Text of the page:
COMPETE Forum presented current findings and policy recommendations
The European Union (EU) achieved a distinct increase of its exports to the world’s agricultural markets in the last two decades. In spite of the rising value of foreign trade flows, there was a slight decline in the EU member countries’ market share on major export markets.
The emergence of new competitors, most notably the BRIC countries (Brazil, Russia, India, and China), and the removal of trade barriers exert increasing pressure on the competitiveness of EU countries. Current findings on the competitiveness of European food chains were presented as part of the project ‘International Comparisons of Product Supply Chains in the Agro-Food Sectors: Determinants of their Competitiveness and Performance on EU and International Markets’ (COMPETE) at the COMPETE Forum in Berlin on 25 June 2014.
The joint research project COMPETE, combining 16 European partners, analyses foreign trade flows for various value chains, such as grain, milk, pork meat as well as fruit and vegetables, in order to derive targeted and evidence-based policy recommendations at the EU and national levels.
Initial analysis of the research project launched in 2012 indicated that about 27 per cent of EU agricultural and food products are competitive. EU member countries particularly hold competitive advantages in the field of processed products, albeit competitiveness of food chains grossly varies among individual countries and is in general higher in old EU member countries than in newly acceded states.
A productivity analysis of the European dairy sector revealed highest productivity levels in regions with natural locational advantages. In addition, the processing industry and primary production appear to benefit each other in terms of efficiency enhancement.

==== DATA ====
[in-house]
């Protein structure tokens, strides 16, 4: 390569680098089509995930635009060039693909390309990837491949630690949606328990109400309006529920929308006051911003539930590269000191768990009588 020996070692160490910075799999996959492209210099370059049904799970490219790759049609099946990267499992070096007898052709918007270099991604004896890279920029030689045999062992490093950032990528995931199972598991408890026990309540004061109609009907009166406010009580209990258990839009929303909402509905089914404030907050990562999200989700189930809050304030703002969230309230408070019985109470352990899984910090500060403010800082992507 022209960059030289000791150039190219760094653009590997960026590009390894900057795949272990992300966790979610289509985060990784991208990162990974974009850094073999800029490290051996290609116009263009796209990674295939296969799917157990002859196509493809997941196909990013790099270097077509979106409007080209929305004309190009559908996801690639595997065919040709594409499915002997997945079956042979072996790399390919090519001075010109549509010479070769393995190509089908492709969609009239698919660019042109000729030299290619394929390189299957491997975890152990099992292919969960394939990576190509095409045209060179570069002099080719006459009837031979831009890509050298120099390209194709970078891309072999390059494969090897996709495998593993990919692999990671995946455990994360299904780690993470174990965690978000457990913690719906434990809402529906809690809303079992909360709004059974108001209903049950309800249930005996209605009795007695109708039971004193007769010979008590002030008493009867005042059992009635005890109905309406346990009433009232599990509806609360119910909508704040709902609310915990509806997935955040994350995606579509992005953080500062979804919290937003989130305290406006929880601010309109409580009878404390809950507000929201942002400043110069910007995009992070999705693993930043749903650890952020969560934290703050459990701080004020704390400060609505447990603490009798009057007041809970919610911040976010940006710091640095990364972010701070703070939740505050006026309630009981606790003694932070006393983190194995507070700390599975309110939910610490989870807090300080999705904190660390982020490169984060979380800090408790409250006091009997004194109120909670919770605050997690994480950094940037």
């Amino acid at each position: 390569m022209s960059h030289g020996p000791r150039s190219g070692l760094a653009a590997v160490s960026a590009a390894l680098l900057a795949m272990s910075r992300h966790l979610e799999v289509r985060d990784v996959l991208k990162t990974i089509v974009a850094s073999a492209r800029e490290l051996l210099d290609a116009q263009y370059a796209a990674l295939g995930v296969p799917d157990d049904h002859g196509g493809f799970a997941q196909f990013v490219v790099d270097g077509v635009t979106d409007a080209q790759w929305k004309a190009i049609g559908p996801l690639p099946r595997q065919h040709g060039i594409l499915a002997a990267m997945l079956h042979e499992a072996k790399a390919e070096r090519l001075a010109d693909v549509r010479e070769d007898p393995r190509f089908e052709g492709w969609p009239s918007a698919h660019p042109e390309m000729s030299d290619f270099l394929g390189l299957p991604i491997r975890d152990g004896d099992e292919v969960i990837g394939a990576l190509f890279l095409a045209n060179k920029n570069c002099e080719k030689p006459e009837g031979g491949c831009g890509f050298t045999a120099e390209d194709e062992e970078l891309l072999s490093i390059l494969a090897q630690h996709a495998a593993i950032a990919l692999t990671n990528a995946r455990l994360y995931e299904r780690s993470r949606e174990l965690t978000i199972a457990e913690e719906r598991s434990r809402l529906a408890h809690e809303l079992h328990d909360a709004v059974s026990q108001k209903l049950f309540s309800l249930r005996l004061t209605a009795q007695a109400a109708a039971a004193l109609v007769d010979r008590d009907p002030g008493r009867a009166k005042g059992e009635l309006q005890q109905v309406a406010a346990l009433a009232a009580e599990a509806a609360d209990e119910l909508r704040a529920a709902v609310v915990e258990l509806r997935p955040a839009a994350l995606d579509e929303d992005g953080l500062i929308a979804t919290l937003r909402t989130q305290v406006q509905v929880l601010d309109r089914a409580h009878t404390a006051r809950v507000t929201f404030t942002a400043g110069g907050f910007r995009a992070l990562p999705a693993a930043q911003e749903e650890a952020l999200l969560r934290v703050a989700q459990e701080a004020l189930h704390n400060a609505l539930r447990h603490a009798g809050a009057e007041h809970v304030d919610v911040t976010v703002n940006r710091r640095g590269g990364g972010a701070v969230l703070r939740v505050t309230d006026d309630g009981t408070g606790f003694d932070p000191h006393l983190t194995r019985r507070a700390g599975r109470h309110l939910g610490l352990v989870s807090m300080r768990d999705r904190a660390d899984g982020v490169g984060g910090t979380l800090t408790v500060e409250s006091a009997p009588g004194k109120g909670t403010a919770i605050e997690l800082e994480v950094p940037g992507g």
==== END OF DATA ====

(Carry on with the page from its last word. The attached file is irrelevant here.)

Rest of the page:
This means that countries with productive dairies typically have also efficient milk producers. Productivity is particularly high in EU countries with predominantly large farm structures and where quota utilization tends towards full utilization. It is assumed that the abolishment of milk quotas will cause European dairy production to be further transferred to high-efficiency region in Central Europe, resp. the less efficient regions will undergo profound structural change.
‘The overall objective of politics and industry should be the promotion of innovative capacity, to maintain free competition without market barriers and to support investments in research and development in order to improve export orientation and competitiveness of EU countries’, said project coordinator Heinrich Hockmann, IAMO.
The collaborative project COMPETE has a duration of three years and is funded by the European Commission under the 7th EU Research Framework Program. For further information on the COMPETE project, please, go to: www.compete-project.eu
The Leibniz Institute of Agricultural Development in Transition Economies (IAMO) analyses economic, social and political processes of change in the agricultural and food sector, and in rural areas. The geographic focus covers the enlarging EU, transition regions of Central, Eastern and South Eastern Europe, as well as Central and Eastern Asia. IAMO is making a contribution towards enhancing understanding of institutional, structural and technological changes. Moreover, IAMO is studying the resulting impacts on the agricultural and food sector as well as the living conditions of rural populations. The outcomes of our work are used to derive and analyze strategies and options for enterprises, agricultural markets and politics. Since its foundation in 1994, IAMO has been part of the Leibniz Association, a German community of independent research institutes.
Please note that since the beginning of this year the Leibniz Institute of Agricultural Development in Central and Eastern Europe is renamed Leibniz Institute of Agricultural Development in Transition Economies. The acronym IAMO is still valid.
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Daniela Schimming | idw - Informationsdienst Wissenschaft
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